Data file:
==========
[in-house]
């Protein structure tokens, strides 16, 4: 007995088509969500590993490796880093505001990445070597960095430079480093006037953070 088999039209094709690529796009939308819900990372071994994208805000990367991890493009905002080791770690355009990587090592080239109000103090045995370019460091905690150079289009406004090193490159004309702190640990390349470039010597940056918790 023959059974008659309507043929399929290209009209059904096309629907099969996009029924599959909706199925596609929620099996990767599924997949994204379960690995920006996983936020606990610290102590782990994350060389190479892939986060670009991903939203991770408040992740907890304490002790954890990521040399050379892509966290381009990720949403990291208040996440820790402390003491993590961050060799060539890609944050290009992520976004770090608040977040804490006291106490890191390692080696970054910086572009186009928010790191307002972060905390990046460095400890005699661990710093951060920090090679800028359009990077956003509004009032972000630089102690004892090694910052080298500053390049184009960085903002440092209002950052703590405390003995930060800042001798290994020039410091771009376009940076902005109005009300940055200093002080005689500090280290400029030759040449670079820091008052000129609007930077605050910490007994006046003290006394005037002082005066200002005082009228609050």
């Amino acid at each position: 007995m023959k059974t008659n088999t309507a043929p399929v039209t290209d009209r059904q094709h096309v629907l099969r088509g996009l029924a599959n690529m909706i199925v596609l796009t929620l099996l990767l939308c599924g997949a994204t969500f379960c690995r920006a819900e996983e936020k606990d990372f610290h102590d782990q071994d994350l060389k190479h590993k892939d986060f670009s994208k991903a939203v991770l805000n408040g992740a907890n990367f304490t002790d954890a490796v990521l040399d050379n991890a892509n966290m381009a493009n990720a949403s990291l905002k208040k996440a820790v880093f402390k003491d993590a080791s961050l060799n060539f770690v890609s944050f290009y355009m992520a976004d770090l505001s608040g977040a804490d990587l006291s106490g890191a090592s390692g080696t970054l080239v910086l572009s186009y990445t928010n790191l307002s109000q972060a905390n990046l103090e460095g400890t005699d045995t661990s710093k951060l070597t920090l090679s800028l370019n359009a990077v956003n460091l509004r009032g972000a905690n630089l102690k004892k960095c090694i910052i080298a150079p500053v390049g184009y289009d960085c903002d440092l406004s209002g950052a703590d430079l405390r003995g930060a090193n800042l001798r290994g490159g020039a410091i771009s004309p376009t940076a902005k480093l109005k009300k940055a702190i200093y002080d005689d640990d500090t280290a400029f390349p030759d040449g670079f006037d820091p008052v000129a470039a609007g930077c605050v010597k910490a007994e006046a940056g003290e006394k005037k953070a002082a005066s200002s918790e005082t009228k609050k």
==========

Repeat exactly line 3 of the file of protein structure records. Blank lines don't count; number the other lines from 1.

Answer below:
């Amino acid at each position: 007995m023959k059974t008659n088999t309507a043929p399929v039209t290209d009209r059904q094709h096309v629907l099969r088509g996009l029924a599959n690529m909706i199925v596609l796009t929620l099996l990767l939308c599924g997949a994204t969500f379960c690995r920006a819900e996983e936020k606990d990372f610290h102590d782990q071994d994350l060389k190479h590993k892939d986060f670009s994208k991903a939203v991770l805000n408040g992740a907890n990367f304490t002790d954890a490796v990521l040399d050379n991890a892509n966290m381009a493009n990720a949403s990291l905002k208040k996440a820790v880093f402390k003491d993590a080791s961050l060799n060539f770690v890609s944050f290009y355009m992520a976004d770090l505001s608040g977040a804490d990587l006291s106490g890191a090592s390692g080696t970054l080239v910086l572009s186009y990445t928010n790191l307002s109000q972060a905390n990046l103090e460095g400890t005699d045995t661990s710093k951060l070597t920090l090679s800028l370019n359009a990077v956003n460091l509004r009032g972000a905690n630089l102690k004892k960095c090694i910052i080298a150079p500053v390049g184009y289009d960085c903002d440092l406004s209002g950052a703590d430079l405390r003995g930060a090193n800042l001798r290994g490159g020039a410091i771009s004309p376009t940076a902005k480093l109005k009300k940055a702190i200093y002080d005689d640990d500090t280290a400029f390349p030759d040449g670079f006037d820091p008052v000129a470039a609007g930077c605050v010597k910490a007994e006046a940056g003290e006394k005037k953070a002082a005066s200002s918790e005082t009228k609050k």